Apple (AAPL) has delivered incredible returns for shareholders thus far this year, with a 60% return year-to-date, nearly tripling the performance of the Nasdaq Composite (QQQ). The catalyst for this performance has been continued double-digit growth in Products and Services, with a record quarter for Services of $13.2 billion…
This is even though Apple suffered from store closures across many geographies in the quarter, which weighed on Apple Watch sales, which consumers typically prefer to try before buying.
Regardless of this minor headwind, sales came in at $59.7 billion in fiscal Q3, up 11% year-over-year for the strongest quarter in sales growth since Q4 2018 (11% growth). However, while the fundamental story for Apple is rosier than ever, I believe a lot is priced in at current levels, with the stock trading at one of its highest multiples in history. Let’s take a closer look at the value proposition below:
Beginning with Apple’s annual earnings per share, the company’s growth has been nothing short of exceptional for a trillion-dollar company. Based on current estimates, annual EPS is expected to grow by 9%~ year-over-year in FY2020, though the tech juggernaut is up against relatively easy comps with annual EPS down 1% last year.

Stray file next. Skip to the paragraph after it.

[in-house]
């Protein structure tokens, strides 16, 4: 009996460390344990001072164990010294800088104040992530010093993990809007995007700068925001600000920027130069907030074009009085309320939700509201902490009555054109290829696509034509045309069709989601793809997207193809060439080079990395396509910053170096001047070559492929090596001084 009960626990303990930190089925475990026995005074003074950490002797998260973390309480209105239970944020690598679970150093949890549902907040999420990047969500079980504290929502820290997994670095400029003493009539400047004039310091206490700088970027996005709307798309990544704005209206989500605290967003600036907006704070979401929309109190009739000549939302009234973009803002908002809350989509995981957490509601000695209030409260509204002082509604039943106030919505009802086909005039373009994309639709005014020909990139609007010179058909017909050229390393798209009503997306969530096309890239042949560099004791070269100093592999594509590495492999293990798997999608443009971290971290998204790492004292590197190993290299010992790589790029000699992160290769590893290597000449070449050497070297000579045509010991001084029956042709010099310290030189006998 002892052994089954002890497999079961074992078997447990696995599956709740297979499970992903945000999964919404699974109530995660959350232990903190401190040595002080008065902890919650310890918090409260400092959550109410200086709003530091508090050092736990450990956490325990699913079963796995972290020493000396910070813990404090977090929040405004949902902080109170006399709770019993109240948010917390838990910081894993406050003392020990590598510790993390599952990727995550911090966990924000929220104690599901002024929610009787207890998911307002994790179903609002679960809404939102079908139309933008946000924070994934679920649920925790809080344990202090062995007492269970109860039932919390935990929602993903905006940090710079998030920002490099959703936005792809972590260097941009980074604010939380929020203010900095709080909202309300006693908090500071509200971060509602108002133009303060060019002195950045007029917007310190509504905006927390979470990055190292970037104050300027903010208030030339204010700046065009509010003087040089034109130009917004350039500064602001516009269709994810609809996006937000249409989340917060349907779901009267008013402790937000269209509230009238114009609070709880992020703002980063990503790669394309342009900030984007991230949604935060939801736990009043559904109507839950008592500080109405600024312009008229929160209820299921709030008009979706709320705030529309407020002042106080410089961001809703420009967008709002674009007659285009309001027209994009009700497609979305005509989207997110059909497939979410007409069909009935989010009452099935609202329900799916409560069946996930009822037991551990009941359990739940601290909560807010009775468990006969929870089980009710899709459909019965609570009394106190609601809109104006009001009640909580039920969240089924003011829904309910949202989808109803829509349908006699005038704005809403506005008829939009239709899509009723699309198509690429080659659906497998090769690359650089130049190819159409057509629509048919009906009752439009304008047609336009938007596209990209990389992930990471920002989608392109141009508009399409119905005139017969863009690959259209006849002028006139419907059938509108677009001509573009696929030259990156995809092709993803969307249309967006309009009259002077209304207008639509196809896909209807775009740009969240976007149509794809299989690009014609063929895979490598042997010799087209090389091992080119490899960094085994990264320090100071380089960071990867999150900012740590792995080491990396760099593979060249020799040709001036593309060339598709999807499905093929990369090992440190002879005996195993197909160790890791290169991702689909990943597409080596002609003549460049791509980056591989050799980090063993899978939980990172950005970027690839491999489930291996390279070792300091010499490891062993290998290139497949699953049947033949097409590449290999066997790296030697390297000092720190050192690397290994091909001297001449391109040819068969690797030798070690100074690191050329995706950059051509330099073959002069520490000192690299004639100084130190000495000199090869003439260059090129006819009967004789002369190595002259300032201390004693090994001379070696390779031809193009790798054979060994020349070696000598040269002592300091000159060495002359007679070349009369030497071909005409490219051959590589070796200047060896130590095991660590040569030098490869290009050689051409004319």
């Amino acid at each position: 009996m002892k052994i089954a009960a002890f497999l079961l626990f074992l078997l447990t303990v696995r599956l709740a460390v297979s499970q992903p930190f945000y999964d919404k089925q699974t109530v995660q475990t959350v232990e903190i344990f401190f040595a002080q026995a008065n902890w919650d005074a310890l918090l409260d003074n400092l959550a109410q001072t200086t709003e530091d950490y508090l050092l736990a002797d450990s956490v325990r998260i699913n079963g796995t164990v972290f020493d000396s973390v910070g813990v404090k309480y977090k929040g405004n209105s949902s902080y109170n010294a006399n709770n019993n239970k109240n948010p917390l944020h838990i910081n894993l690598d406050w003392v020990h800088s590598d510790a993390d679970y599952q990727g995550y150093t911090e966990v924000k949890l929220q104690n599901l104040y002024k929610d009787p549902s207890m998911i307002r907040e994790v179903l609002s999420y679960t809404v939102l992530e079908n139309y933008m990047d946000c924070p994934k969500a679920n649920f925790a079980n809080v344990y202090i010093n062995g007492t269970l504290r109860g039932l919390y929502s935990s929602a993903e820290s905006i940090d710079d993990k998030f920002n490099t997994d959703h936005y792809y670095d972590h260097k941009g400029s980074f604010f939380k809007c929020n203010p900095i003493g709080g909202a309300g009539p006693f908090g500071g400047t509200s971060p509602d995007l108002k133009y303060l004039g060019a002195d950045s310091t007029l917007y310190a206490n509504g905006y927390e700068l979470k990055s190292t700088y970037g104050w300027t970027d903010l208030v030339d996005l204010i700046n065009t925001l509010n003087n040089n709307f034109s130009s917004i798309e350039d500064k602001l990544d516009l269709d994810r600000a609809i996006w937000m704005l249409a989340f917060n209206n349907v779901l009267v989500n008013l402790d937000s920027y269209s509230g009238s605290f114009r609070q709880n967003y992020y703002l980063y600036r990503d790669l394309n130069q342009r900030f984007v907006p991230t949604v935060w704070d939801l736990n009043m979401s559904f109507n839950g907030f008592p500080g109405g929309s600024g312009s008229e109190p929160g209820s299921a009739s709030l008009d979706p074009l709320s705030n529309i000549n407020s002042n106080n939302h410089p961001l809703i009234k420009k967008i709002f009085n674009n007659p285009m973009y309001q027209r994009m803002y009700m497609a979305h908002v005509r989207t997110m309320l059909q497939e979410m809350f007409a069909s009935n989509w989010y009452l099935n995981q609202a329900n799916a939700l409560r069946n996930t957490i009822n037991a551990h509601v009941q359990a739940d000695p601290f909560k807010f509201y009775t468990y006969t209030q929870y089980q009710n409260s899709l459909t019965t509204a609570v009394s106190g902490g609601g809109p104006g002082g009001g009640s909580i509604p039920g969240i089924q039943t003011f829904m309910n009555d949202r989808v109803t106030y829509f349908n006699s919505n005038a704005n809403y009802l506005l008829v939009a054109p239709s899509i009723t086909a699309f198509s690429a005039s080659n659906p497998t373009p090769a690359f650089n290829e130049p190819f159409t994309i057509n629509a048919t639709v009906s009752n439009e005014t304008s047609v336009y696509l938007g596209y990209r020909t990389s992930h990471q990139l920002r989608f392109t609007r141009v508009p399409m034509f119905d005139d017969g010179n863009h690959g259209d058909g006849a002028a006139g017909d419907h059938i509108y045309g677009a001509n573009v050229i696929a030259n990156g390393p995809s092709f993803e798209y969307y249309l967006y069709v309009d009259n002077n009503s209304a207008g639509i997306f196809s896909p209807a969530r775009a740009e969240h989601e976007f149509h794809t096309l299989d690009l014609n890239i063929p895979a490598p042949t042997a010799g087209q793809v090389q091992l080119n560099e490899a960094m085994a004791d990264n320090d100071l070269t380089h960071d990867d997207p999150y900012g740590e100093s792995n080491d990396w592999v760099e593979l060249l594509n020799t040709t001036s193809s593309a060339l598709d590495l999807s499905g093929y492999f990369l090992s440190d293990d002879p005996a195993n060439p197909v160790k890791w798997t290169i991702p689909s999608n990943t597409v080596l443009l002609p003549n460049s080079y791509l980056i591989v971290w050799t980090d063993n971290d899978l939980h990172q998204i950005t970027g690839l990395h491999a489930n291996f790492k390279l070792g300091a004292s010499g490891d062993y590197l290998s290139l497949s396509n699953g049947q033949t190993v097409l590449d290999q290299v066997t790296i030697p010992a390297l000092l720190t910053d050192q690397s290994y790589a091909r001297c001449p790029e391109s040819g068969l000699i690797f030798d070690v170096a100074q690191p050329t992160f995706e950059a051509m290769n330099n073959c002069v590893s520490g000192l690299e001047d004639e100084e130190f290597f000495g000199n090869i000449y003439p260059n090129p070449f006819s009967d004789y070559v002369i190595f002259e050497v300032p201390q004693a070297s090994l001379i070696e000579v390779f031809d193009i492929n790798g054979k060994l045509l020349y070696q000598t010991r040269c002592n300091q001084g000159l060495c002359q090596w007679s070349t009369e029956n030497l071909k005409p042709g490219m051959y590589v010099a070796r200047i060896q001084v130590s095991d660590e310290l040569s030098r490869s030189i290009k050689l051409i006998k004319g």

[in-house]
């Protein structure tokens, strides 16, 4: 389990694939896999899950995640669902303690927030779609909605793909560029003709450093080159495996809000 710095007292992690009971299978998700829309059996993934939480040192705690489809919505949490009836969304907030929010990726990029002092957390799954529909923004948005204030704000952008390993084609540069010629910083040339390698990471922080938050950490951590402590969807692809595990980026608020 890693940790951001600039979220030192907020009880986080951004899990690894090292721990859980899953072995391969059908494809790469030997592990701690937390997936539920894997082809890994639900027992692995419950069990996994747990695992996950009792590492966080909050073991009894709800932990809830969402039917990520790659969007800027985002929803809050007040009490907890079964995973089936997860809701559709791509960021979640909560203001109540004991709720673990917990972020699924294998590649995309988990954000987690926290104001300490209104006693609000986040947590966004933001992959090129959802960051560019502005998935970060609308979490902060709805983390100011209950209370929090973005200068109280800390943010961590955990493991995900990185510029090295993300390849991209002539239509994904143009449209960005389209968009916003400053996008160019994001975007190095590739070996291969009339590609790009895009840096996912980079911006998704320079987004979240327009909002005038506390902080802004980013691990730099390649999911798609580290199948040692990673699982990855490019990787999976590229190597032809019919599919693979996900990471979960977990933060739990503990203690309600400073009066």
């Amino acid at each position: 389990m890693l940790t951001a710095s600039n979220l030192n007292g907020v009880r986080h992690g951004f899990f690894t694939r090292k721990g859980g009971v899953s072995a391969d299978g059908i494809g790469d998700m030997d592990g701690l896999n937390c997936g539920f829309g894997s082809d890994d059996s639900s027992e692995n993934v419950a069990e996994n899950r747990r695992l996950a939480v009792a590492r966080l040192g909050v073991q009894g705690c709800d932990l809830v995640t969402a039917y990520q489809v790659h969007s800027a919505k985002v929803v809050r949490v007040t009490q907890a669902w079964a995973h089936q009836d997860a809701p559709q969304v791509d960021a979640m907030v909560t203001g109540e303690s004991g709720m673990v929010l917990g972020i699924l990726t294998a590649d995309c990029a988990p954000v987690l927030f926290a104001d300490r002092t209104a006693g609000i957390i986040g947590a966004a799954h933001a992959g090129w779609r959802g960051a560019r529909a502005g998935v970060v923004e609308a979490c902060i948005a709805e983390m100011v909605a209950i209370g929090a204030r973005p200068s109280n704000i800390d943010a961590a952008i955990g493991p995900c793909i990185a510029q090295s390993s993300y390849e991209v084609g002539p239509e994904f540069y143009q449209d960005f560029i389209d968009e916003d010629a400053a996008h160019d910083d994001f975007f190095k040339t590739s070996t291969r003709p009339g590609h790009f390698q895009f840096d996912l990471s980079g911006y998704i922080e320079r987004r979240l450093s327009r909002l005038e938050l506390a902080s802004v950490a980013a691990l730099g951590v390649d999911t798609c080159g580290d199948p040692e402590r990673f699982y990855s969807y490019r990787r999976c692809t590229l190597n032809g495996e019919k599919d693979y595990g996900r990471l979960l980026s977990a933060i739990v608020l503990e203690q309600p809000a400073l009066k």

If we look ahead to FY2021, we should see growth accelerate in a big way, with annual EPS expected to grow by more than 18%, and an earnings growth rate that most large-cap companies have a hard time achieving, let alone one of the top-5 market largest companies in the world.
Given that the best-performing stocks on a 12-month and 24-month forward return basis typically have 17% annual EPS growth or higher, investors should be encouraged that Apple fits this bill as it bodes well for the stock long-term.
Unfortunately, while the growth is exceptional, investors are paying a lot today for that growth. As we can see in the chart above of Apple’s price to sales ratio, the stock only traded above 7x price to sales at one point in the past 30 years, and we’re currently nearly 10% above the prior peak at 7.55x.
Meanwhile, the company’s revenue growth rate is actually lower than where we stood in late 2007 when AAPL hit this valuation, suggesting that investors are paying a higher valuation for lower growth (11% revenue growth vs. 39% in 2007). This is not ideal, as there is no margin of safety baked into the stock whatsoever here.
While there’s no reason to believe that this time will play out the same as last time as Apple had to contend with a secular bear market for the S&P-500, it’s worth noting that…
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